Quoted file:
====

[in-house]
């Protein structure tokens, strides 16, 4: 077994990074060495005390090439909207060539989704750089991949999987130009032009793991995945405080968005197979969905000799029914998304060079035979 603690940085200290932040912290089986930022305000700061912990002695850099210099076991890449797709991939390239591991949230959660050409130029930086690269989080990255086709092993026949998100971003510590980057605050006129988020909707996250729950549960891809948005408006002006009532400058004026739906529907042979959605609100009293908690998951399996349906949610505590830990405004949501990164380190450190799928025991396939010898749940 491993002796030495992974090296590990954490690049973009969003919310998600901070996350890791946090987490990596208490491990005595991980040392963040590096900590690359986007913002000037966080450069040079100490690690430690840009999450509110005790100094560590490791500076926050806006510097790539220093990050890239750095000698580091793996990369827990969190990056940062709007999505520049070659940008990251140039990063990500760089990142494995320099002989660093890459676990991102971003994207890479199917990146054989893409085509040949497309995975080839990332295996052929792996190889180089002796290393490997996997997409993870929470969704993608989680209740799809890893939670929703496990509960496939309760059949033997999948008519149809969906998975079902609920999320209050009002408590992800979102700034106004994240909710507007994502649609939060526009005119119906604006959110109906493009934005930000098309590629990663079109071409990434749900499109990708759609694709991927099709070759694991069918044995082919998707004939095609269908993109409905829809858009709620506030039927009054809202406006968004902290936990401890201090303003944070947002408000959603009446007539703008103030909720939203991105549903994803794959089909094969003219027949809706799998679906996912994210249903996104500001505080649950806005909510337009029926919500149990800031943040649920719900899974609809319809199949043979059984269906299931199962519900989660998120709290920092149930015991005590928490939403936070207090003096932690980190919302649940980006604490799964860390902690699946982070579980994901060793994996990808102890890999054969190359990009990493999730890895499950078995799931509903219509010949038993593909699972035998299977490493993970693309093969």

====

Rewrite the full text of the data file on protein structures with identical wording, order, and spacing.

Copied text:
[in-house]
């Protein structure tokens, strides 16, 4: 077994990074060495005390090439909207060539989704750089991949999987130009032009793991995945405080968005197979969905000799029914998304060079035979 603690940085200290932040912290089986930022305000700061912990002695850099210099076991890449797709991939390239591991949230959660050409130029930086690269989080990255086709092993026949998100971003510590980057605050006129988020909707996250729950549960891809948005408006002006009532400058004026739906529907042979959605609100009293908690998951399996349906949610505590830990405004949501990164380190450190799928025991396939010898749940 491993002796030495992974090296590990954490690049973009969003919310998600901070996350890791946090987490990596208490491990005595991980040392963040590096900590690359986007913002000037966080450069040079100490690690430690840009999450509110005790100094560590490791500076926050806006510097790539220093990050890239750095000698580091793996990369827990969190990056940062709007999505520049070659940008990251140039990063990500760089990142494995320099002989660093890459676990991102971003994207890479199917990146054989893409085509040949497309995975080839990332295996052929792996190889180089002796290393490997996997997409993870929470969704993608989680209740799809890893939670929703496990509960496939309760059949033997999948008519149809969906998975079902609920999320209050009002408590992800979102700034106004994240909710507007994502649609939060526009005119119906604006959110109906493009934005930000098309590629990663079109071409990434749900499109990708759609694709991927099709070759694991069918044995082919998707004939095609269908993109409905829809858009709620506030039927009054809202406006968004902290936990401890201090303003944070947002408000959603009446007539703008103030909720939203991105549903994803794959089909094969003219027949809706799998679906996912994210249903996104500001505080649950806005909510337009029926919500149990800031943040649920719900899974609809319809199949043979059984269906299931199962519900989660998120709290920092149930015991005590928490939403936070207090003096932690980190919302649940980006604490799964860390902690699946982070579980994901060793994996990808102890890999054969190359990009990493999730890895499950078995799931509903219509010949038993593909699972035998299977490493993970693309093969």